Persons attending: _________________________________________________________
Documentation Record: Contact Log
Student_________________________________ Parent________________________________
Date and time of contact__________________________________________________________
Person who initiated the contact____________________________________________________
Type of contact:
_______Phone call
_______Note home
_______Home visit
_______Detention notice
_______Open House/Meet the Teacher
_______Informal meeting
_______Meeting with administrator
_______Meeting with counselor
Topics discussed:
Steps parent will take:
Steps teacher will take:
Additional notes:
MOTHER’S NAME___________________________________________________________________________
FATHER’S NAME____________________________________________________________________________
HOME PHONE__________________________________ WORK OR CELL PHONE_____________________
ALLERGIES & MEDICATIONS_________________________________________________________________
MY STRENGTHS ARE_________________________________________________________________________
An area in school that they think they are good at, for example math, gym, art, etc.
*This info can be put on colored 5 x 7 index cards (one color/hour) and kept on a metal ring in your desk or closet or someplace safe
that students do not have access to. Elementary teachers can use one color and keep on metal ring. All phone calls and parent contact
can be logged on the back of the card corresponding to each student. This is easy and readily accessible.
Keeping Administration Informed
Along with keeping a detailed parent contact log, it is important for you to have established an open line
of communication with your administrator so that when problems arise you can share the situation with
them. Remember that it is always better for you to approach an administrator to inform them of a
potential problem or upset parent before they hear about the situation from someone else. Should an
email or phone conversation with a parent become hostile, immediately inform your administrator of the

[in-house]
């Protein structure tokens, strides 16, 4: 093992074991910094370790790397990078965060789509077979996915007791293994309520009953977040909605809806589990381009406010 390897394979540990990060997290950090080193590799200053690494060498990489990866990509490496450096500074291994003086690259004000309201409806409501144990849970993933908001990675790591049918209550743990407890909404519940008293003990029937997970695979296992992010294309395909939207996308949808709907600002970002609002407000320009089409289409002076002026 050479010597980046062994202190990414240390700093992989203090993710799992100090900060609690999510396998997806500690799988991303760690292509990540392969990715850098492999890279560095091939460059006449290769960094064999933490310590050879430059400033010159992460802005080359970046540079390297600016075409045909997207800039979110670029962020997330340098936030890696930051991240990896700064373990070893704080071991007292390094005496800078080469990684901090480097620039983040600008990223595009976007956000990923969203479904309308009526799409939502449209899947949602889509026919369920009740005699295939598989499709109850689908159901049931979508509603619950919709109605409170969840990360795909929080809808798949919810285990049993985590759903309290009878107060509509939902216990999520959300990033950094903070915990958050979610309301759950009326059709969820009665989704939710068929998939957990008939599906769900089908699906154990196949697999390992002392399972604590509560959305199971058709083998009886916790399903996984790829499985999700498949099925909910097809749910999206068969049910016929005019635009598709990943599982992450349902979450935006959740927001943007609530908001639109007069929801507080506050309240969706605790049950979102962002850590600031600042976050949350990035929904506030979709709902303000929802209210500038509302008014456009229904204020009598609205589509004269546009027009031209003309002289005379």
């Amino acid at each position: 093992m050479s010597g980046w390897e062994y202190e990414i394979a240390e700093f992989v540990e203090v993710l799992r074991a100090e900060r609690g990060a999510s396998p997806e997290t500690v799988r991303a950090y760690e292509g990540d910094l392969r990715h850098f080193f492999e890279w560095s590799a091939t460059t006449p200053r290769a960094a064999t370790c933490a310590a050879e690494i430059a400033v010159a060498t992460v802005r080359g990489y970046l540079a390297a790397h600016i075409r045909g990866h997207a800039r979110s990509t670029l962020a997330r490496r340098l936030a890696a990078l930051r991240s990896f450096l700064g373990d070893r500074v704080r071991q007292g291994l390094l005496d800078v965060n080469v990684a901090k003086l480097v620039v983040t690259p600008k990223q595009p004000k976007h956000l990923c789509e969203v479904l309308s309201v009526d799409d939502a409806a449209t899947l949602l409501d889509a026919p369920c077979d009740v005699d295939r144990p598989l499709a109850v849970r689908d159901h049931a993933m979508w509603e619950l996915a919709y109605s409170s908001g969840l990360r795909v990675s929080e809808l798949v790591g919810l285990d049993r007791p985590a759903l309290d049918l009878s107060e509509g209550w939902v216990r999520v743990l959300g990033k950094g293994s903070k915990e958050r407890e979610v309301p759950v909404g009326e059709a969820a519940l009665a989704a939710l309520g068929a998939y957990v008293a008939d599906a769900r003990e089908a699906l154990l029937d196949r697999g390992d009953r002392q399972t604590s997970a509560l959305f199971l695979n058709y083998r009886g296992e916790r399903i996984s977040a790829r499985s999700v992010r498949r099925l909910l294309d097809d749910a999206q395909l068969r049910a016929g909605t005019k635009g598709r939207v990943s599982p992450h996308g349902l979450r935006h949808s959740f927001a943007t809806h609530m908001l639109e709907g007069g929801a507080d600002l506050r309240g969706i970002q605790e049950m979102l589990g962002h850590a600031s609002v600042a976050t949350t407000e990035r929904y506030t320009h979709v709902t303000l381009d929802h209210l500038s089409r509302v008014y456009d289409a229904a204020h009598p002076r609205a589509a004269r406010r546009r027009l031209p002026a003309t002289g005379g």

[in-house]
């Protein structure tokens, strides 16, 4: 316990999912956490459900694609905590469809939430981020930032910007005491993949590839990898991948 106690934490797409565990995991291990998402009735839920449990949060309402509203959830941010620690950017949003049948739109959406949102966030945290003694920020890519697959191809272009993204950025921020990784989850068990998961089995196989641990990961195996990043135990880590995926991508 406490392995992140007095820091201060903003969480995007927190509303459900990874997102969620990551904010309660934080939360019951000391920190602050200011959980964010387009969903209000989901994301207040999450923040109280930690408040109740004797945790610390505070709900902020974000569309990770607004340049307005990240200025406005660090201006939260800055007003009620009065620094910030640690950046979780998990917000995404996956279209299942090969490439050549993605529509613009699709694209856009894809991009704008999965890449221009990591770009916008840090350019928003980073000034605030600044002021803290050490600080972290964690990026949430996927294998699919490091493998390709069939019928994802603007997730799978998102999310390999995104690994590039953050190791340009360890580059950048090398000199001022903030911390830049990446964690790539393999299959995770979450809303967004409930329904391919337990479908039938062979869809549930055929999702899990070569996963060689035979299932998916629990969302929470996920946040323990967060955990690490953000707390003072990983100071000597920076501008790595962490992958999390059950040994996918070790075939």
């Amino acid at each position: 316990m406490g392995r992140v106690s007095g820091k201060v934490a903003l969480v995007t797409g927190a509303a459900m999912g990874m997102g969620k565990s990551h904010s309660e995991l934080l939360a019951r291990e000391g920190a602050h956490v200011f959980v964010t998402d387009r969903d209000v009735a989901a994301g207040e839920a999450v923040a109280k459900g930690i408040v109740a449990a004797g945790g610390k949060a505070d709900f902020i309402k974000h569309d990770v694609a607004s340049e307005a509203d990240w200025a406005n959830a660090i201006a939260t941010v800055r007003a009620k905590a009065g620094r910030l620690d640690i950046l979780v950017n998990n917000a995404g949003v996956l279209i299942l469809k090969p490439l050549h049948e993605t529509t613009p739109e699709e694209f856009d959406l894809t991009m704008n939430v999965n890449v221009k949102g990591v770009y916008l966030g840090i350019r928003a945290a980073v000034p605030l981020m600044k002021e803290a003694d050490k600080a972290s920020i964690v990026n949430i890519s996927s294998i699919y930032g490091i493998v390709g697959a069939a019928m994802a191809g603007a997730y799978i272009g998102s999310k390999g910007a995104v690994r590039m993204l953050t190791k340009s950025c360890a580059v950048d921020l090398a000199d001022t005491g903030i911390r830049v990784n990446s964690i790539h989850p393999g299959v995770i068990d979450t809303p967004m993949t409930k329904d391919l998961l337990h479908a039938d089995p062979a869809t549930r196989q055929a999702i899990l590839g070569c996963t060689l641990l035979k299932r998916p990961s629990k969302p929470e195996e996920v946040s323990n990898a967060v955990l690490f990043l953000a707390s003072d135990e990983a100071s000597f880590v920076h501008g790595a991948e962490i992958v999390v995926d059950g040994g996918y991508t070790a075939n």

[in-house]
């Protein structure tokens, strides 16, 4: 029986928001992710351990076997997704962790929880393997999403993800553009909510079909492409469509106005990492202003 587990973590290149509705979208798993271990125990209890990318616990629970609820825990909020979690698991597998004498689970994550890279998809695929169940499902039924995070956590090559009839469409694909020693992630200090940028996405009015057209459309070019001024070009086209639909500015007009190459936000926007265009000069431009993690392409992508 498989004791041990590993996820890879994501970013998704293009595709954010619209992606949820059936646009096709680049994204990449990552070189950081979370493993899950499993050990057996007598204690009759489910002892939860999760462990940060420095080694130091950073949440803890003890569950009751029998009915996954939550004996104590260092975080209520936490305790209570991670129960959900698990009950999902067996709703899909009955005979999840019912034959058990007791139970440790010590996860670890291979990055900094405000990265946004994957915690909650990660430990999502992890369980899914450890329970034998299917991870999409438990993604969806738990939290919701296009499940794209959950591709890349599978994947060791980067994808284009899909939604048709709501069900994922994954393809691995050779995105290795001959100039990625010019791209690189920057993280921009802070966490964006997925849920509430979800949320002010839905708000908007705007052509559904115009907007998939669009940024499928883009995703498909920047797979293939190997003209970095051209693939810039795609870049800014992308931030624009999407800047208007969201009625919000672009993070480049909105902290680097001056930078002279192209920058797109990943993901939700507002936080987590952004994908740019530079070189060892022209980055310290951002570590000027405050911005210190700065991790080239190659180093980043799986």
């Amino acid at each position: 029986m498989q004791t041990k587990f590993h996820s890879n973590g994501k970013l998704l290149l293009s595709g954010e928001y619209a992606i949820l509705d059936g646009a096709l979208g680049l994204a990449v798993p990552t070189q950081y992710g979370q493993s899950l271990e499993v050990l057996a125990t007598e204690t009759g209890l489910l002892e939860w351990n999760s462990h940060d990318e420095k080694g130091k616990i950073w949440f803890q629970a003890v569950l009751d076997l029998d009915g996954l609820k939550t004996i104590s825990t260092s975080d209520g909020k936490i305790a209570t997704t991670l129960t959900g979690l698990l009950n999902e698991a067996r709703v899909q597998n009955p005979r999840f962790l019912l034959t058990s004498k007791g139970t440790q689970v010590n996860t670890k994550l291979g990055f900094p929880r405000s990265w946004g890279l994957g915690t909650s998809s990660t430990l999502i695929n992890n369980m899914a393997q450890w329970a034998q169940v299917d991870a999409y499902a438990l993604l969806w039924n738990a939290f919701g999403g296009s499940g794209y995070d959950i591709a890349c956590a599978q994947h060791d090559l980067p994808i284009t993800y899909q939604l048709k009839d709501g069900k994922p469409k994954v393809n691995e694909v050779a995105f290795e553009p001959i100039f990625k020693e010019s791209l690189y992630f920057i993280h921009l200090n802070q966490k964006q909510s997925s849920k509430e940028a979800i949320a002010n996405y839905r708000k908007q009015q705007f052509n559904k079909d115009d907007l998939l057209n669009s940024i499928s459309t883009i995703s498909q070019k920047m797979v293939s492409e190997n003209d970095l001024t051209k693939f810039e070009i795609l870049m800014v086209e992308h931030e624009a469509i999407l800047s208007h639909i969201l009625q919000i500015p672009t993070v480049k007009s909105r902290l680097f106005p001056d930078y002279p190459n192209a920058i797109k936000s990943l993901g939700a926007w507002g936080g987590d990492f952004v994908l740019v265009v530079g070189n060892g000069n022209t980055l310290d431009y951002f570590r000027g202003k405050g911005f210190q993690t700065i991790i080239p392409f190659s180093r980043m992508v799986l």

nature of the phone call and dialogue. Chances are that he/she will receive a phone call or visit from
that parent and knowing the background information of the situation will make it easier for your
administrator to deal with the problem.
In addition to informing your administration regarding problems, it is also important for you to keep
them informed of changes in your teaching strategies. For instance, guest speakers and field trips out of
the classroom should be approved by your principal prior to implementing them in your classroom.
Effectively Handling a Disgruntled Parent
Some time in your teaching career you will cross paths with a disgruntled parent. In order to effectively
handle this difficult situation, follow these helpful guidelines:
Avoid arguing with a parent; they’re already angry.
Maintain eye contact and be a good listener.
Remain calm and restate the topic or concern.
State that you understand their frustration/concern.
Be as positive and professional as possible to help them overcome their negative feelings.
If the conversation becomes hostile, diffuse the conversation.
If the parent chooses to hang up or walk away, allow them.
Immediately inform your administrator.
Keep your tone of voice reassuring and understanding, do not raise your voice to make a
parent understand your side of the story.
If a parent comes to your room during class time, thank them for stopping by and politely and quickly
state that you’re currently teaching a class and they are more than welcome to call and set up a time to
sit down and talk. If an angry parent should come to your room uninvited or without checking into the